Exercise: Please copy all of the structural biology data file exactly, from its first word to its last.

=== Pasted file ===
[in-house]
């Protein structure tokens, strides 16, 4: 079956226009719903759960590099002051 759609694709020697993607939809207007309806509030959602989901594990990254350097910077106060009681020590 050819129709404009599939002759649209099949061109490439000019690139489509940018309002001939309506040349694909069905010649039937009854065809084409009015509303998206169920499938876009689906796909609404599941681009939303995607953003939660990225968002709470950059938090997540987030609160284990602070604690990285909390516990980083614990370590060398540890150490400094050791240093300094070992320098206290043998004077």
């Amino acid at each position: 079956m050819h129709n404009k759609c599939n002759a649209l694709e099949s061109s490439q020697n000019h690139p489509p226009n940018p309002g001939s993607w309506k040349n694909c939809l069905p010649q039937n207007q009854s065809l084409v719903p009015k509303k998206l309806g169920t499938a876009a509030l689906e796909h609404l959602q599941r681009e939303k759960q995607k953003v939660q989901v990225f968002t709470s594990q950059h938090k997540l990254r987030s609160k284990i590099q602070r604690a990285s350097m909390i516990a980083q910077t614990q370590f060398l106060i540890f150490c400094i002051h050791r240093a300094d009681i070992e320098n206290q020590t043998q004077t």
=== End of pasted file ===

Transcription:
[in-house]
């Protein structure tokens, strides 16, 4: 079956226009719903759960590099002051 759609694709020697993607939809207007309806509030959602989901594990990254350097910077106060009681020590 050819129709404009599939002759649209099949061109490439000019690139489509940018309002001939309506040349694909069905010649039937009854065809084409009015509303998206169920499938876009689906796909609404599941681009939303995607953003939660990225968002709470950059938090997540987030609160284990602070604690990285909390516990980083614990370590060398540890150490400094050791240093300094070992320098206290043998004077």
């Amino acid at each position: 079956m050819h129709n404009k759609c599939n002759a649209l694709e099949s061109s490439q020697n000019h690139p489509p226009n940018p309002g001939s993607w309506k040349n694909c939809l069905p010649q039937n207007q009854s065809l084409v719903p009015k509303k998206l309806g169920t499938a876009a509030l689906e796909h609404l959602q599941r681009e939303k759960q995607k953003v939660q989901v990225f968002t709470s594990q950059h938090k997540l990254r987030s609160k284990i590099q602070r604690a990285s350097m909390i516990a980083q910077t614990q370590f060398l106060i540890f150490c400094i002051h050791r240093a300094d009681i070992e320098n206290q020590t043998q004077t």